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Maths symbols step into our academic lives in primary school and stay with us for long. Some of them are used frequently outside the classroom too. For example, symbols for greater than >and less than < are two such symbols that have a use outside of Maths. Discover easy ways to use these symbols.
Symbols in Maths are essential as they denote different concepts and functions. Moreover, they are universally accepted and enable sharing of information symbolically. Also, symbols are not just for Maths teachers and students; you can be a programmer dealing with symbols like the symbol for the xor gate. Or you can be a writer using the symbol for a dialogue quote in your play.
Students face difficulties learning and recalling them, especially if they look similar: like the symbols for greater than and less than. We constantly question ourselves what the sign for greater than is? Does it face the right side? What is the symbol for less than?
Student or adult, it is crucial for you to be aware of the symbols for greater than and less than. This blog gives you great tips to recall them and use them efficiently.
Where do greater than and less than symbols come from?
The symbols of inequalities are another name for the symbols of greater than and less than, which were found in a book in the year 1631. They were presented in a book by a British mathematician Thomas Harriot. The book is called Artis Analyticae Praxis ad Aequationes Algebraicas Resolvendas. We also employ the greater than or equal to and less than or equal to symbols in Maths. These were introduced in 1734 by French mathematician Pierre Bouguer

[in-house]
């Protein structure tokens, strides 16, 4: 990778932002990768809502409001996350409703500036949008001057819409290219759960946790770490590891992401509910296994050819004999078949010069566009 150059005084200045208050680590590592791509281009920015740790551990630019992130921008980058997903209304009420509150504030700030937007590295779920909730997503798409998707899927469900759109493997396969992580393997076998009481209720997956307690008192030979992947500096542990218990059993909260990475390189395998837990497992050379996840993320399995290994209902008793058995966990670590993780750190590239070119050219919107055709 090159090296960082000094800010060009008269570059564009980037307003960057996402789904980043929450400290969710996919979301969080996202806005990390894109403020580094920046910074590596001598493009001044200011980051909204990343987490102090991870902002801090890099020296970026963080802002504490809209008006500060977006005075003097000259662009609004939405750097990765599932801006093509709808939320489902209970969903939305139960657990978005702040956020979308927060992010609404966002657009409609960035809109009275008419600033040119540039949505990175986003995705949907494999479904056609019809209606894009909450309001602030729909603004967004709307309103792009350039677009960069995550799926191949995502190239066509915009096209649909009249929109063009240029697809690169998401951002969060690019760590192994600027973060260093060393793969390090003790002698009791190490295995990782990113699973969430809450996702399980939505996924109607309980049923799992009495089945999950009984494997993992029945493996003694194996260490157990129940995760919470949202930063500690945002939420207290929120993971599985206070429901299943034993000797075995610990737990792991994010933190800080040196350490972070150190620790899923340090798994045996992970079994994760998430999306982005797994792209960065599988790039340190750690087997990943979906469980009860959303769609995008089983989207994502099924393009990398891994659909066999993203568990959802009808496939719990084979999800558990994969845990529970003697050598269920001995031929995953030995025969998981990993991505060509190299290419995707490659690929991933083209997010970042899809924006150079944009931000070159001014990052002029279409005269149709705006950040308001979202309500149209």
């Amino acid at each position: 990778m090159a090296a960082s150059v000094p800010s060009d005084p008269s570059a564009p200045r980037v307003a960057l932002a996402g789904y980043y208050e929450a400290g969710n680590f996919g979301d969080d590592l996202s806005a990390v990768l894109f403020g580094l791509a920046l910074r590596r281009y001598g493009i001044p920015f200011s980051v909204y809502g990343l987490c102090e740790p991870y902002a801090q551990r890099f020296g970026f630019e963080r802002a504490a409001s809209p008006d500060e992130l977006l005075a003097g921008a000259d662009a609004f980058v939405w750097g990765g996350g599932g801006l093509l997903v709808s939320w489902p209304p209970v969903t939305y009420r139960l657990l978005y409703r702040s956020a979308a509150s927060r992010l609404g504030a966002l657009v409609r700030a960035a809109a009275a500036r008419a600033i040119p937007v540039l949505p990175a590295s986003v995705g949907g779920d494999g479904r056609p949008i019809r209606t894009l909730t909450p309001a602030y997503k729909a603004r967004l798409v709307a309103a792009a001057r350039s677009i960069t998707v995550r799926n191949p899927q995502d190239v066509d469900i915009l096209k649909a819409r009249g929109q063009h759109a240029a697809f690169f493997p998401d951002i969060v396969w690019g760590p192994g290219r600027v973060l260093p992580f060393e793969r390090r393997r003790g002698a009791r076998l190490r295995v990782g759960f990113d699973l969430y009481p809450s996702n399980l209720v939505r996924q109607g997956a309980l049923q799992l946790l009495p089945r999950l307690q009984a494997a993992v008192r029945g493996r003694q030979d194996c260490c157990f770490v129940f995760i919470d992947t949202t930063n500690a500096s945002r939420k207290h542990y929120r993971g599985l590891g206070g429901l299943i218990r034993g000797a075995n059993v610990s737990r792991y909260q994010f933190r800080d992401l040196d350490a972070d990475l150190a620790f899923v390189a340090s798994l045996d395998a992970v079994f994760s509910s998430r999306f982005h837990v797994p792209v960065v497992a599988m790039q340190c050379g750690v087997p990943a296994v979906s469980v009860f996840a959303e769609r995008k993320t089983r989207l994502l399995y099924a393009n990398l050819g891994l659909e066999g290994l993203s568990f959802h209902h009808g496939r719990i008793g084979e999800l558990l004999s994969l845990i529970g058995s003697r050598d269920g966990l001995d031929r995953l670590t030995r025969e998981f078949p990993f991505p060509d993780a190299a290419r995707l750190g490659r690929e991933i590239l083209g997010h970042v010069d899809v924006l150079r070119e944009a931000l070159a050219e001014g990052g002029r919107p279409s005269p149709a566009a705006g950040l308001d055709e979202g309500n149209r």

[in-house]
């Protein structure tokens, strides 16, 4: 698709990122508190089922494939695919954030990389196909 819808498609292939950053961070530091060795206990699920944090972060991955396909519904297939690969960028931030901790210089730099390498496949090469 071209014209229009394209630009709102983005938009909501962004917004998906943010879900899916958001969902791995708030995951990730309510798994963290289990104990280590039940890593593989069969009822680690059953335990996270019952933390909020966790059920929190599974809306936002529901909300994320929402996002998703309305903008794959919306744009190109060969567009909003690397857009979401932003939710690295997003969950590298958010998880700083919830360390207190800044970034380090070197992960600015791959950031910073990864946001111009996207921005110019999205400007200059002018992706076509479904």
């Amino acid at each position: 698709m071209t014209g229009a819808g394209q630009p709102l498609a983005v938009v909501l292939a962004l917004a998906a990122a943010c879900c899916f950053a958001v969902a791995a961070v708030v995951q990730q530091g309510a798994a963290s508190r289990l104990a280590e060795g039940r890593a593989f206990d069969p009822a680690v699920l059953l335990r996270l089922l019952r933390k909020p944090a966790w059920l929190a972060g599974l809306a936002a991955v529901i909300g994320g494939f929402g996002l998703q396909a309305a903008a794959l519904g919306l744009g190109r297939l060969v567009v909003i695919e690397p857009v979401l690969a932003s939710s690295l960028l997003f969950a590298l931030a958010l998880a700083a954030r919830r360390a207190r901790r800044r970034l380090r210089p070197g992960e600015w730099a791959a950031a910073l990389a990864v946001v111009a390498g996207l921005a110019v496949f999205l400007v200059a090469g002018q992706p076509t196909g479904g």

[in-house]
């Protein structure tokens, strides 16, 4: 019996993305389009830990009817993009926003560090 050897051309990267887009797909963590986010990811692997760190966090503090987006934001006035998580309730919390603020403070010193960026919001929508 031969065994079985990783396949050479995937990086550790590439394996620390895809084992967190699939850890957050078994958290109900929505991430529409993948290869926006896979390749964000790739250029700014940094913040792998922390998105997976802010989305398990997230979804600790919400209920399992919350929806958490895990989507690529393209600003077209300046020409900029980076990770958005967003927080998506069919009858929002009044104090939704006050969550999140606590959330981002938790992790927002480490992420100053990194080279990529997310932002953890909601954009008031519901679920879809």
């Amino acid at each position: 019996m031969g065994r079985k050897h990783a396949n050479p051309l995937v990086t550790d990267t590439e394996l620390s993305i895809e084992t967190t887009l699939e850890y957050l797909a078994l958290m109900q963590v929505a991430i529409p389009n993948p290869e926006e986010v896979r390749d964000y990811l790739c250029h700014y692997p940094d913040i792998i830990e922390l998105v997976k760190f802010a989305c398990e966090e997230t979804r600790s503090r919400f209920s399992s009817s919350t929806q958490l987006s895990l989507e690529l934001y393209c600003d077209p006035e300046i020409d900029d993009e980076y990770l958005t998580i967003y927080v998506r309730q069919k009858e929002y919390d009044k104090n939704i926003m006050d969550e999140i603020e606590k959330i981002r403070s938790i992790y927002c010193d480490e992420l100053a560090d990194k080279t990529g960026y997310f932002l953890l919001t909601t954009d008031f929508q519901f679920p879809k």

What are greater than and less than signs for?
The sign for greater than and the symbol for less than is used to compare numbers and expressions in Maths. The greater than symbol is >.
Example: 10>7 is read as ’10 is greater than 7′.
The less than symbol is <.
Example: 10 < 12. So, 10 is less than 12.
If the first number is greater, use the greater than symbol (>) is used. On the other hand, if the first number is of lesser value, then the symbol (<) is used.
|>||greater than||5 > 3|
|≥||greater than or equal to||x ≥ 5|
|≤||less than or equal to||x ≤ 5|
How to remember greater than and less than signs?
Students do get confused over the two symbols for greater than (>) and less than (<). However, there are a few methods that the Maths mentors at Edulyte employ to help their learners remember the signs and use them efficiently.
The Alligator/ Crocodile Method
Imagine an alligator or a crocodile. With a big mouth, of course. When the alligator/crocodile feels hungry, it goes looking for fish. When it sees two schools of fish, which one would it eat? The bigger one. So it opens its mouth really wide and has the fish as its lunch.
So if there are 8 fish on one side and 4 on the other, the alligator/crocodile will turn towards the school of 8 fish and open its mouth wide.
In fact, you can draw your own alligator/crocodile while trying to use the symbols of inequalities. It solves the problems and makes it fun too! You will never have to fret over the question: what is the sign of greater than after following this technique?
This method is a favourite among many primary-class students. And the logic behind it is simple. “Less than” starts with L, so the symbol for less than < resembles L. The greater than > symbol does not look like L.